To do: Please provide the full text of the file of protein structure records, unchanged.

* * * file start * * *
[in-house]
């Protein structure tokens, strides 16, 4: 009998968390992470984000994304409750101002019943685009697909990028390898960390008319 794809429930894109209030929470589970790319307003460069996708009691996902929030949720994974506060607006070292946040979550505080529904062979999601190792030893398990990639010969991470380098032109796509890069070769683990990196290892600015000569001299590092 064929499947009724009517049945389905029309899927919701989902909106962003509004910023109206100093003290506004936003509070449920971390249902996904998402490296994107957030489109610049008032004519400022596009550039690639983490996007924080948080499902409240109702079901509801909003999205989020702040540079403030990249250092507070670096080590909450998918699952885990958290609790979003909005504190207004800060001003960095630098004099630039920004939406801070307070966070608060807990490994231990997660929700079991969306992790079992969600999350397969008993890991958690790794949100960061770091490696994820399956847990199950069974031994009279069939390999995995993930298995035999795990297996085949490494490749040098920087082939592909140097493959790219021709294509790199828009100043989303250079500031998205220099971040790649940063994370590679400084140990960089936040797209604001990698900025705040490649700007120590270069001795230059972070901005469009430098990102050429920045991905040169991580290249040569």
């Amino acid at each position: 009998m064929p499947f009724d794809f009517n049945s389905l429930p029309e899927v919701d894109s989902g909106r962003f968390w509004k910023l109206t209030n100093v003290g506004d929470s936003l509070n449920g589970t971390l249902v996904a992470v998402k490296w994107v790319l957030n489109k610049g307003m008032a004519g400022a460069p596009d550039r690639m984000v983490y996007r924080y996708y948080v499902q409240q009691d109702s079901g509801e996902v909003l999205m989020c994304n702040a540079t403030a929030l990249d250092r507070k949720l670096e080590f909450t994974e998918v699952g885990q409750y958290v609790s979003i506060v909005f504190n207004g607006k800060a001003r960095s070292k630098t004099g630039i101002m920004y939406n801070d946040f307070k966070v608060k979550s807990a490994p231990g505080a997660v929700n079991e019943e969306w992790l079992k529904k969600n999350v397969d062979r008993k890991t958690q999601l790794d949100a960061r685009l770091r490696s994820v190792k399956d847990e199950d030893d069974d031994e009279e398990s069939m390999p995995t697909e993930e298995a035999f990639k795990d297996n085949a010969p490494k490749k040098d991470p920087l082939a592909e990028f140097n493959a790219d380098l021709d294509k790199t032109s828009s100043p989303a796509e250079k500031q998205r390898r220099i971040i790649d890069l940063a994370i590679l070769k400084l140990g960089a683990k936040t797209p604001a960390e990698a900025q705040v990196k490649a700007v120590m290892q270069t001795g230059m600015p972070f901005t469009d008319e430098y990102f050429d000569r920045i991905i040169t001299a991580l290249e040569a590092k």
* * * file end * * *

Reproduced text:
[in-house]
């Protein structure tokens, strides 16, 4: 009998968390992470984000994304409750101002019943685009697909990028390898960390008319 794809429930894109209030929470589970790319307003460069996708009691996902929030949720994974506060607006070292946040979550505080529904062979999601190792030893398990990639010969991470380098032109796509890069070769683990990196290892600015000569001299590092 064929499947009724009517049945389905029309899927919701989902909106962003509004910023109206100093003290506004936003509070449920971390249902996904998402490296994107957030489109610049008032004519400022596009550039690639983490996007924080948080499902409240109702079901509801909003999205989020702040540079403030990249250092507070670096080590909450998918699952885990958290609790979003909005504190207004800060001003960095630098004099630039920004939406801070307070966070608060807990490994231990997660929700079991969306992790079992969600999350397969008993890991958690790794949100960061770091490696994820399956847990199950069974031994009279069939390999995995993930298995035999795990297996085949490494490749040098920087082939592909140097493959790219021709294509790199828009100043989303250079500031998205220099971040790649940063994370590679400084140990960089936040797209604001990698900025705040490649700007120590270069001795230059972070901005469009430098990102050429920045991905040169991580290249040569």
């Amino acid at each position: 009998m064929p499947f009724d794809f009517n049945s389905l429930p029309e899927v919701d894109s989902g909106r962003f968390w509004k910023l109206t209030n100093v003290g506004d929470s936003l509070n449920g589970t971390l249902v996904a992470v998402k490296w994107v790319l957030n489109k610049g307003m008032a004519g400022a460069p596009d550039r690639m984000v983490y996007r924080y996708y948080v499902q409240q009691d109702s079901g509801e996902v909003l999205m989020c994304n702040a540079t403030a929030l990249d250092r507070k949720l670096e080590f909450t994974e998918v699952g885990q409750y958290v609790s979003i506060v909005f504190n207004g607006k800060a001003r960095s070292k630098t004099g630039i101002m920004y939406n801070d946040f307070k966070v608060k979550s807990a490994p231990g505080a997660v929700n079991e019943e969306w992790l079992k529904k969600n999350v397969d062979r008993k890991t958690q999601l790794d949100a960061r685009l770091r490696s994820v190792k399956d847990e199950d030893d069974d031994e009279e398990s069939m390999p995995t697909e993930e298995a035999f990639k795990d297996n085949a010969p490494k490749k040098d991470p920087l082939a592909e990028f140097n493959a790219d380098l021709d294509k790199t032109s828009s100043p989303a796509e250079k500031q998205r390898r220099i971040i790649d890069l940063a994370i590679l070769k400084l140990g960089a683990k936040t797209p604001a960390e990698a900025q705040v990196k490649a700007v120590m290892q270069t001795g230059m600015p972070f901005t469009d008319e430098y990102f050429d000569r920045i991905i040169t001299a991580l290249e040569a590092k």